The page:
Ideally, you want to top up your fuel tank as this prevents corrosion. So, if you have some spare fuel in jerry cans use that, but don’t travel to your local petrol station just for this. It’s not an essential journey and goes against current government guidelines.

Add some fuel stabiliser to stop it from going stale over time and gumming up the fuel injection system, or carburettors on older bikes. Don’t forget to switch off the fuel taps on those older bikes, too.

Battery – in or out?

 If you have power in the place you’re storing the bike, then use a trickle battery charger which will maintain your battery and keep your alarm working. But if you don’t have access to power, then you can consider removing the battery from the bike and keep it topped up on a charger indoors. It’s also worth checking the battery’s acid levels, and if needed, top up the levels using distilled water and charge to full capacity.

Cover up and secure

 If your bike’s being stored in a garage or a shed, an indoor cover is adequate to keep the dust off and to avoid any damage to the paintwork. An outdoor cover will keep it better protected from different weather conditions if being kept in the garden or on the street.

The amount of security you want to use is down to personal preference and depends on if you’re storing the bike inside or out, but a good rule of thumb is the more security you can use, the better. If you have agreed with your insurance company that you will fit certain security devices, make sure you do so, as failure to fit these can invalidate your policy. Remember, as well, that disconnecting the battery will most likely mean that the alarm will not work, which is particularly important if you’ve declared it to your insurer.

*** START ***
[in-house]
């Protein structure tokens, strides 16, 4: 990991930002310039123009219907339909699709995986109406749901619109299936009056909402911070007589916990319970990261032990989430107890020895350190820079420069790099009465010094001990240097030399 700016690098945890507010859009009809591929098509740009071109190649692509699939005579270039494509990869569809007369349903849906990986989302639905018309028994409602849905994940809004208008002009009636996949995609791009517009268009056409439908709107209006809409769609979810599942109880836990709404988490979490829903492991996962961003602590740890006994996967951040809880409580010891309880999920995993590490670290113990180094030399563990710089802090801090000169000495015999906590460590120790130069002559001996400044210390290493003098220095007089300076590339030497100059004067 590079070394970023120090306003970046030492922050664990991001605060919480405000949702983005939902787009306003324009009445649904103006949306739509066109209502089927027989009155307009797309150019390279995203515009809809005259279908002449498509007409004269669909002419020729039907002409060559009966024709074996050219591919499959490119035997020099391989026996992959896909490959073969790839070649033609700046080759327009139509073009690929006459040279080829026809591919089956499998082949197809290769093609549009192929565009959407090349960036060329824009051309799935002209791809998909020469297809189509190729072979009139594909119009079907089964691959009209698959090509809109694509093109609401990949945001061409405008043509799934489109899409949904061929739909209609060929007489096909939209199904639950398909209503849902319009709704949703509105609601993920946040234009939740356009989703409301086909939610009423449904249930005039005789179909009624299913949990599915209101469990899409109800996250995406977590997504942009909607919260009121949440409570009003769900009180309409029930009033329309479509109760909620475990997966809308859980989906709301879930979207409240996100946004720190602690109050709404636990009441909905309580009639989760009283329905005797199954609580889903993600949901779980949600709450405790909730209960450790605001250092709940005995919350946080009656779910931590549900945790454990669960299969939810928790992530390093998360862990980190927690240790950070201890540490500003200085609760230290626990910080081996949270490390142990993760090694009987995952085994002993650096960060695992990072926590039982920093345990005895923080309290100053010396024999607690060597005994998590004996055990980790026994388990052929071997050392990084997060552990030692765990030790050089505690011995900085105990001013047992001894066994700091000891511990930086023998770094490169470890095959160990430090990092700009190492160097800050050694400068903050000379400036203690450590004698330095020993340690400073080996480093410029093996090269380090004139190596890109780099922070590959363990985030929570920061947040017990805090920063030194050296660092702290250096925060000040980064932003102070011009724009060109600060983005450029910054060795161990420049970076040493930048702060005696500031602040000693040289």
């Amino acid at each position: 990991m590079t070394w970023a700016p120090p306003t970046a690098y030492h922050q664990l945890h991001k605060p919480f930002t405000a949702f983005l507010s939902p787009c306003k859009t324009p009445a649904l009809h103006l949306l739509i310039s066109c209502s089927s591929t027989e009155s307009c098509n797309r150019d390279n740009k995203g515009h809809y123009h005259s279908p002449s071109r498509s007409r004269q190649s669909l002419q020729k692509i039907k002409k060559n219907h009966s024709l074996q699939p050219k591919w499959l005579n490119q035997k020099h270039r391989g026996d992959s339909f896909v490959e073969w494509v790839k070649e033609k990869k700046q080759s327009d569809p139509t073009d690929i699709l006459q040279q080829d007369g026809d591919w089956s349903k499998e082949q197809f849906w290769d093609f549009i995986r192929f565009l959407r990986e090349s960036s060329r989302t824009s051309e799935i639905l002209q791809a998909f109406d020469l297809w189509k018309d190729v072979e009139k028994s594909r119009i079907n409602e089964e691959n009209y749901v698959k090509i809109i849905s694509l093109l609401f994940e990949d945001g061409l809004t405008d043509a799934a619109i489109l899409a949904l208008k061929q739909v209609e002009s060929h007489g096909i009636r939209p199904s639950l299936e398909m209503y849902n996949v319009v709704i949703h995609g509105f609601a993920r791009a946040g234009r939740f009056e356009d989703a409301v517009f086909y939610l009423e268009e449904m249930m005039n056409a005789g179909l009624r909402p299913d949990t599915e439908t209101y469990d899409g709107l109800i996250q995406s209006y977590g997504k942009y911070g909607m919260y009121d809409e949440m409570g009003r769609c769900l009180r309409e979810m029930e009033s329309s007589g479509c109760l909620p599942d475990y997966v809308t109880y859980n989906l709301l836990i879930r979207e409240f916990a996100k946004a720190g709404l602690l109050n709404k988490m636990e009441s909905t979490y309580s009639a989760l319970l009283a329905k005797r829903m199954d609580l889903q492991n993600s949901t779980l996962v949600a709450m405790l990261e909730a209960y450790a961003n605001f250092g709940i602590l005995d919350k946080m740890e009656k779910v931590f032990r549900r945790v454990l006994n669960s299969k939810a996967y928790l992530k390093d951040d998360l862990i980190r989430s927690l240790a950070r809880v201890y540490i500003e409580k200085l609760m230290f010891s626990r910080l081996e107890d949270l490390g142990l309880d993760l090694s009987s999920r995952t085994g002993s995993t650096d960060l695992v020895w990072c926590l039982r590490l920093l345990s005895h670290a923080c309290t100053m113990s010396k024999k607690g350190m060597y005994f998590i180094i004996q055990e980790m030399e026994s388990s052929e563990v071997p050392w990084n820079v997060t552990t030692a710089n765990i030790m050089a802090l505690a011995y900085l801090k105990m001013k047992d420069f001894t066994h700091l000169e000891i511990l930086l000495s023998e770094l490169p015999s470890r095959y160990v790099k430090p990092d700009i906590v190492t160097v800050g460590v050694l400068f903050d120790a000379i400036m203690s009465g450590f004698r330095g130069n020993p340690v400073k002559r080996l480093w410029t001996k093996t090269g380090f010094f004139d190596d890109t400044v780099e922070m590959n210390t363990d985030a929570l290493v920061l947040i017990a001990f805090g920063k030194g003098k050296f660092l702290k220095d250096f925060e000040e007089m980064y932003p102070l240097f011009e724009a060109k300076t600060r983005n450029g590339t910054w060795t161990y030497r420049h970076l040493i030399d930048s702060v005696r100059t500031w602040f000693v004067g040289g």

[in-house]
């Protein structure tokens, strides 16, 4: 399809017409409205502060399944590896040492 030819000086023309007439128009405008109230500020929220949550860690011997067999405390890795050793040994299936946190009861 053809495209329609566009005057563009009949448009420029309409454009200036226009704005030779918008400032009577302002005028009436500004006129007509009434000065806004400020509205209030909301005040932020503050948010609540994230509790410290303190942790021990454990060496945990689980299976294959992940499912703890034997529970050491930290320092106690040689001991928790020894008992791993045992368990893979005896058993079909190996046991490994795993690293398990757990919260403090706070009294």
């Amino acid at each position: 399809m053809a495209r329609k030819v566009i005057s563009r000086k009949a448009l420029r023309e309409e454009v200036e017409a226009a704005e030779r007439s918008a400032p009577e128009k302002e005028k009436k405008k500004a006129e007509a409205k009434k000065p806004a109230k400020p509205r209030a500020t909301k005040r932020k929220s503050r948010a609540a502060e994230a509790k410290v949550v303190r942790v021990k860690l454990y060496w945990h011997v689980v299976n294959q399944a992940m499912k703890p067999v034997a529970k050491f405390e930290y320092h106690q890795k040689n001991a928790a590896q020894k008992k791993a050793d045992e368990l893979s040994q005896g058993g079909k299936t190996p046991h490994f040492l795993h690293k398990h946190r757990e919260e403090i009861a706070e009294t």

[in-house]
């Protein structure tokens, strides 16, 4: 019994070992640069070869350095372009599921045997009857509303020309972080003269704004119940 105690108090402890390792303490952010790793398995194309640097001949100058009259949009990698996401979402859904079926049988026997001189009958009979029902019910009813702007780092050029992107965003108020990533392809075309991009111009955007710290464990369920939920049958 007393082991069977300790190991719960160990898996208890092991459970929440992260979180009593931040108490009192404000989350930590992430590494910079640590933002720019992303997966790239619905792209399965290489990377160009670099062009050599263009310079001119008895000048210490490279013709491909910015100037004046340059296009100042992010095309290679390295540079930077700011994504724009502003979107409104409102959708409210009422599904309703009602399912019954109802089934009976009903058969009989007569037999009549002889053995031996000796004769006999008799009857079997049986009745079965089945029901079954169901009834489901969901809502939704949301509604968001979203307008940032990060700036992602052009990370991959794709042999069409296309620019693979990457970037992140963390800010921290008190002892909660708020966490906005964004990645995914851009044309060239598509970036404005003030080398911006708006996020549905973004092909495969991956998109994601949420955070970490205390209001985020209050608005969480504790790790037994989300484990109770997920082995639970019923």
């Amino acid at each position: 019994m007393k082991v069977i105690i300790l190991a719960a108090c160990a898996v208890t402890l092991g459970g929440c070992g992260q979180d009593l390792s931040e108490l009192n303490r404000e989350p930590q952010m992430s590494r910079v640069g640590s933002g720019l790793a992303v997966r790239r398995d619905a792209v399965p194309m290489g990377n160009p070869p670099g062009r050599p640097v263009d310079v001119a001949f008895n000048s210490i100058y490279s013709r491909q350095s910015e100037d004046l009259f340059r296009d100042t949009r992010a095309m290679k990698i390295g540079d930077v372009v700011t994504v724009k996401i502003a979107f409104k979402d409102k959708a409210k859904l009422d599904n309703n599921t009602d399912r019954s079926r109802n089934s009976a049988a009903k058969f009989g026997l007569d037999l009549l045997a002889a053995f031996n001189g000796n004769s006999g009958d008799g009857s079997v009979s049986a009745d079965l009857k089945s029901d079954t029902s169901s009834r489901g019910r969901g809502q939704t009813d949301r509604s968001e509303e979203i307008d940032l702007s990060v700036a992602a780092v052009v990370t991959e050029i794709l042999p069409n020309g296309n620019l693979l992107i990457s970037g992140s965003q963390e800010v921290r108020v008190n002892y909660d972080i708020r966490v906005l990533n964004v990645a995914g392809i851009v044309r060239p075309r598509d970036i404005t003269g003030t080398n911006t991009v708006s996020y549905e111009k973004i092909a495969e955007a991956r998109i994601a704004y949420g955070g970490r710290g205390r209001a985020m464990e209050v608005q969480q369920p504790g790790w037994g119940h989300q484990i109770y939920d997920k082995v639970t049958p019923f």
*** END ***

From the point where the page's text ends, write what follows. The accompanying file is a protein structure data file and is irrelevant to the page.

Another good tip is to store your bike key and any keys to security devices in separate safe places and make a note of where they’re kept. That way, if someone breaks into your house they will most likely steal one, but not the other.

Insure or not to insure

You may have also thought about cancelling your motorcycle insurance due to the lengthy period you won’t be able to use your bike on the road but, remember, your motorcycle would not be protected against the risks of potential theft or accidental damage, if you did so.

Regular checks

Start your engine every few weeks to let the oil and the water circulate if its water cooled. There’s no need to rev it, let the engine warm up naturally. If you’re starting your bike up inside a garage, shed or conservatory for example, make sure the room is ventilated with the doors open. If you can, turn both wheels several rotations manually to ensure they’re moving freely and as they should be – this is where a centre stand or paddock stands come in useful. Finally, have a quick look around to make sure nothing is dripping.

Let the bike take the strain

It’s also worth remembering that while non-essential journeys are banned, it is absolutely fine to use your motorbike for essential journeys.

These should be kept to an absolute minimum, but that’s not to say that you can’t ride to the shops for groceries. The journey should be kept to a minimum (no detours down your favourite roads) but will help keep your bike in running order.